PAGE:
So the solution – at home, comfort the tiny child, look after her medically, but don’t look for a magic wand. And at work – teach the skills by working with my team in problem solving, not trying to magic wand a solution there either.

By Kirsty Dunphey with No comments

Saturday, July 16, 2011

Blended Behavior

Blended Behavior I’ve been reading a lot (and I mean a LOT!) of books on baby sleep at the moment (yes, the tiny child has recently gone through a bit of a rough patch with her sleep).

One of the more interesting concepts I’ve read about is “blended behavior”. It’s when your child might show some sign of being sleepy such as rubbing her eyes, but then flash you a big smile and coo happily like she’s wide awake. In short, it’s blended behavior, and she’s probably very tired! Don’t let the smile fool you.

Ever had one of your workmates exhibit adult blended behavior? Snappish one minute and lovely the next? They could well just be tired. When do you need to take it in hand? When the snappish behavior continues longer than an “off” day.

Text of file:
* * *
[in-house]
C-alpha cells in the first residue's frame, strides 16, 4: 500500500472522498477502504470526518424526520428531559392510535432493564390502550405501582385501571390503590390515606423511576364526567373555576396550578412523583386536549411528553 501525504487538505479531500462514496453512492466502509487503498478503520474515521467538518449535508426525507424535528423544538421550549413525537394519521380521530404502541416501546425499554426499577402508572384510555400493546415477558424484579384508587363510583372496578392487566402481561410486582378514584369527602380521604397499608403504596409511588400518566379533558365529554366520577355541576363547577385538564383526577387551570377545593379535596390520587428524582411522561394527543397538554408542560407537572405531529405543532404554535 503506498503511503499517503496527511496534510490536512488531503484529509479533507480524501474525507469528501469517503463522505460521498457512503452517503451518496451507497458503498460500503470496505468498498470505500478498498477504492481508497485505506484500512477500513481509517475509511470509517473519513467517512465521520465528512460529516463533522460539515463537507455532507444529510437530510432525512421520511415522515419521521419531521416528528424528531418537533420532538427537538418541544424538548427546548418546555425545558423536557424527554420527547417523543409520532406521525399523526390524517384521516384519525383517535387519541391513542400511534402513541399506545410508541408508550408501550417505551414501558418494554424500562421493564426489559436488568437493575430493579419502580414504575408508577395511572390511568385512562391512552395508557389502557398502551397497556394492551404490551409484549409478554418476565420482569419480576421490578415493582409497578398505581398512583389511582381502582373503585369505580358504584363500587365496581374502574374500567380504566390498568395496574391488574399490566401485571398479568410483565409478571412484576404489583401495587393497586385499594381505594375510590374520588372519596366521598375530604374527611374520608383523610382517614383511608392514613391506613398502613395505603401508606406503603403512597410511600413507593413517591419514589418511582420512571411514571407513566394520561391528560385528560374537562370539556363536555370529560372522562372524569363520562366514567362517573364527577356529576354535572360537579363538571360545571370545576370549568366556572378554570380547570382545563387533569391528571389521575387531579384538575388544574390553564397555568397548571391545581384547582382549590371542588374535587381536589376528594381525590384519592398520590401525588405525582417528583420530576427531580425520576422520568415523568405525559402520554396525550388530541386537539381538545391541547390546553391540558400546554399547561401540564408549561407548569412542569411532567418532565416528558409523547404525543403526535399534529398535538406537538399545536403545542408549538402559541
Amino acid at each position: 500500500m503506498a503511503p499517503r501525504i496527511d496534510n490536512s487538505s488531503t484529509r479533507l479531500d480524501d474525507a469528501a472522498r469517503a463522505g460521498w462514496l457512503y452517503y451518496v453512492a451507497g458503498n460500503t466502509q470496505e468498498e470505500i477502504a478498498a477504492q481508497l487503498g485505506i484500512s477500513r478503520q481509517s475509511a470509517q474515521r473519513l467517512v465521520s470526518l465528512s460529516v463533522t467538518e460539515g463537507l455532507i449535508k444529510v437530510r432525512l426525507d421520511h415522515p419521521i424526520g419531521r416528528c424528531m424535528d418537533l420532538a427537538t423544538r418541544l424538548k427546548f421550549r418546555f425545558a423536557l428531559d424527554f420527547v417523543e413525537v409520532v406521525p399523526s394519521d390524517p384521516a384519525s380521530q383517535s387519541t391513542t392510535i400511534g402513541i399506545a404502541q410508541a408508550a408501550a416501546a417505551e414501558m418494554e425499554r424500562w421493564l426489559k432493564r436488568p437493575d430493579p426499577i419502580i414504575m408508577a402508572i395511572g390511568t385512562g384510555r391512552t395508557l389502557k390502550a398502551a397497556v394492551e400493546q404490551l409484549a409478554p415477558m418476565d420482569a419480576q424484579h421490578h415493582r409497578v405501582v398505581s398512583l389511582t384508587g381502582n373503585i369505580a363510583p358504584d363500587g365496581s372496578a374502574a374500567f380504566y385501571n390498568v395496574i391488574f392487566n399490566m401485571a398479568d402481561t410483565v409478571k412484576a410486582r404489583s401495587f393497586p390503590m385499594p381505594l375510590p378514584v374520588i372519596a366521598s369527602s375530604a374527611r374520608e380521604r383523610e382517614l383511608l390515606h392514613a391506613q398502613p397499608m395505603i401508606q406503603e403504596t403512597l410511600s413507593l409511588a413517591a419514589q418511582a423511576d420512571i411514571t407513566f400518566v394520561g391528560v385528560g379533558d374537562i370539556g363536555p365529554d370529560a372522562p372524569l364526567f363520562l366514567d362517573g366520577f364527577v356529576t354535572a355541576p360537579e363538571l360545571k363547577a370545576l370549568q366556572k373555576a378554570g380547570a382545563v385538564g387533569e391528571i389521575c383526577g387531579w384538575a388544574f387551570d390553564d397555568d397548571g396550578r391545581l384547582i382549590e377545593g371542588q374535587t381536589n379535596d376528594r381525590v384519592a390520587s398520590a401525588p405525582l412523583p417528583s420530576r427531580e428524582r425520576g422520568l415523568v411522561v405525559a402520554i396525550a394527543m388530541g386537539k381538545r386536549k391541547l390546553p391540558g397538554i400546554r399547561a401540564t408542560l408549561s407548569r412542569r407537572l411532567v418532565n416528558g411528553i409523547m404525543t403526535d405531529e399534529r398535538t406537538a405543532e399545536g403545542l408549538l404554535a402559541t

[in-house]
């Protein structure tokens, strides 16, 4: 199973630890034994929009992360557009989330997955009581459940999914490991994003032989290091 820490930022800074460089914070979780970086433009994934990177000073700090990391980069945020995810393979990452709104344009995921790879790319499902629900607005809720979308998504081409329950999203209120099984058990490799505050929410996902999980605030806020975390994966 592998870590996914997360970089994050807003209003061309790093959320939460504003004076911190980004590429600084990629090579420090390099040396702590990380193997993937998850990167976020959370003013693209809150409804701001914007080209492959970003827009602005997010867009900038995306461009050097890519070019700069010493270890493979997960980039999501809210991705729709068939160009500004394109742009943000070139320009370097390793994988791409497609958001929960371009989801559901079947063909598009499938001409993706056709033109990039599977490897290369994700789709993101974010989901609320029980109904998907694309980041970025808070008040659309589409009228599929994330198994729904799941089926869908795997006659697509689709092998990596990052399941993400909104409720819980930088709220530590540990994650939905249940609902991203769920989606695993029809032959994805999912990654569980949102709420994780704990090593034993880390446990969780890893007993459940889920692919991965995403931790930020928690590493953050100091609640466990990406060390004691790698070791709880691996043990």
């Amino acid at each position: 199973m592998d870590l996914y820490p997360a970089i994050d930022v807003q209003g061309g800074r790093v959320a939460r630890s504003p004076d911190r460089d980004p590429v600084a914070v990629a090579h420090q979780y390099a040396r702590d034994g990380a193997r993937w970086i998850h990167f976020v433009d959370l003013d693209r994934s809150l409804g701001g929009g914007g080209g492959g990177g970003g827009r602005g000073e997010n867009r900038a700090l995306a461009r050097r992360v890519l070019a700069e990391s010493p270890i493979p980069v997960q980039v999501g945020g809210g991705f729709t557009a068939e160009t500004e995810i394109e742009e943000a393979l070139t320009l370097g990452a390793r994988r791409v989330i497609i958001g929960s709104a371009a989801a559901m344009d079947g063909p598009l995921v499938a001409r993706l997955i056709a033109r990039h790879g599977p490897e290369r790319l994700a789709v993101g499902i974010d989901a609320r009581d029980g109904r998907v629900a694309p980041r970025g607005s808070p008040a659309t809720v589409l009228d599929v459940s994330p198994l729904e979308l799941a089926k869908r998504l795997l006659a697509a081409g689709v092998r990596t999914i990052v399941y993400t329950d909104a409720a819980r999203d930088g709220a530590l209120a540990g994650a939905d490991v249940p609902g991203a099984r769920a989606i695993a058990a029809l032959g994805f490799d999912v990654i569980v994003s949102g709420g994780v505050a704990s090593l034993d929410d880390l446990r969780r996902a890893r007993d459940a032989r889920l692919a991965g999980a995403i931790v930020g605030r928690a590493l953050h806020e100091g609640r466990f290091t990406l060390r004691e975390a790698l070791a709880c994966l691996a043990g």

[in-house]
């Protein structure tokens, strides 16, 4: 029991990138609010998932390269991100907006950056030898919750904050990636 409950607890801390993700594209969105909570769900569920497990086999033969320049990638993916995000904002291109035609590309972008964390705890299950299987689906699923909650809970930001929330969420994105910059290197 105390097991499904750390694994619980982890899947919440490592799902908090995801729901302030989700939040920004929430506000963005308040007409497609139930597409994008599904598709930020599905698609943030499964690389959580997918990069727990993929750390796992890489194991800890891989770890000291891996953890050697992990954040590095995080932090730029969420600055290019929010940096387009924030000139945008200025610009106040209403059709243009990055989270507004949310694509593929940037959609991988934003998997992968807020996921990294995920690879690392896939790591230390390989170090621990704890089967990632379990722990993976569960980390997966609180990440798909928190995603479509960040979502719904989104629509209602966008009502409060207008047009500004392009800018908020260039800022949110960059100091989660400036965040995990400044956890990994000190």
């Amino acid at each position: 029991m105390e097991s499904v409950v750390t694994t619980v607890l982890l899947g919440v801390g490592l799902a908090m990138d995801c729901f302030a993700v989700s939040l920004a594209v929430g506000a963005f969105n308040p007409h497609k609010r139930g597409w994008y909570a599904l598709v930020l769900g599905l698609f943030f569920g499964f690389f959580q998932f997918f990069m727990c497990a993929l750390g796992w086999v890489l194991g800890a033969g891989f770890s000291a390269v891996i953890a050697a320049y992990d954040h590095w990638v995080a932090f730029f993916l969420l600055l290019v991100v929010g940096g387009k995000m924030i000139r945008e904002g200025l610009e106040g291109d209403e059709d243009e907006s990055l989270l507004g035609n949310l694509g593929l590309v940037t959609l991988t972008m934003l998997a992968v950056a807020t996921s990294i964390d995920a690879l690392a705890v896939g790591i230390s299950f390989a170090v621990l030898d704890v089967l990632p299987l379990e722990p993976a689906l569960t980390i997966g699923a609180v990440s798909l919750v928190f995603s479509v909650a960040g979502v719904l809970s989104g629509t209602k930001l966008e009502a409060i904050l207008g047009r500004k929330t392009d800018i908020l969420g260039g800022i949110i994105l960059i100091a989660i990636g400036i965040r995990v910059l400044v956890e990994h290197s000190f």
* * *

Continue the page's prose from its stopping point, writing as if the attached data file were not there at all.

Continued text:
One day they’re dishonest and the next day perfectly pleasant? It’s likely they’re just simply dishonest. Confront them at the first instance of dishonesty and explain that it’s not tolerated in your workplace.

Lazy one minute and interested the next? You probably already know their heart isn’t in it. What can you do to help them revitalize their interest? A new challenge perhaps? But be sure they know we all have mediocre parts to every job and without that (boring) backbone getting done, the organization has no substance.

I must dash now… it’s time to wake the tiny child for her final feed and solicit as many smiles as I can (even if they’re blended in with yawns) before she goes down for the night!

By Marjorie with No comments

Friday, July 8, 2011

When was the last time you did something for the first time?

A good friend and mentor Rik Rushton (www.insightpd.com.au) recently asked through facebook – “When was the last time you did something for the first time?”

I like to think of myself as a pretty adventurous person, I love to travel, I love experiences and I’m a bit of a daredevil and so when I read Rik’s question internally I scoffed – “Pfft… I’m always doing things for the first time!”

Until I actually tried to recall the last thing I’d done “for the first time” and I was at a bit of a loss.